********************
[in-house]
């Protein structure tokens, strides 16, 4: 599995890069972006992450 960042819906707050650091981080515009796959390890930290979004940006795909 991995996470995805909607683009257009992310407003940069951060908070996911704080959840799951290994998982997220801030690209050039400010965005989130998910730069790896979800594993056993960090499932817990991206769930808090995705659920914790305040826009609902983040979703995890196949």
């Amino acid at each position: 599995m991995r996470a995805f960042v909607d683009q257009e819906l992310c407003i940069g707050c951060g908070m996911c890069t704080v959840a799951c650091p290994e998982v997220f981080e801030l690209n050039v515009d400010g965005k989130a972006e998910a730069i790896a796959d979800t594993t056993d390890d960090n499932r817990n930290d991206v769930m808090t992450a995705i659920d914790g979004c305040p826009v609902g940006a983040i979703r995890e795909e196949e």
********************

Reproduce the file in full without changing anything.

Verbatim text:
[in-house]
């Protein structure tokens, strides 16, 4: 599995890069972006992450 960042819906707050650091981080515009796959390890930290979004940006795909 991995996470995805909607683009257009992310407003940069951060908070996911704080959840799951290994998982997220801030690209050039400010965005989130998910730069790896979800594993056993960090499932817990991206769930808090995705659920914790305040826009609902983040979703995890196949």
């Amino acid at each position: 599995m991995r996470a995805f960042v909607d683009q257009e819906l992310c407003i940069g707050c951060g908070m996911c890069t704080v959840a799951c650091p290994e998982v997220f981080e801030l690209n050039v515009d400010g965005k989130a972006e998910a730069i790896a796959d979800t594993t056993d390890d960090n499932r817990n930290d991206v769930m808090t992450a995705i659920d914790g979004c305040p826009v609902g940006a983040i979703r995890e795909e196949e």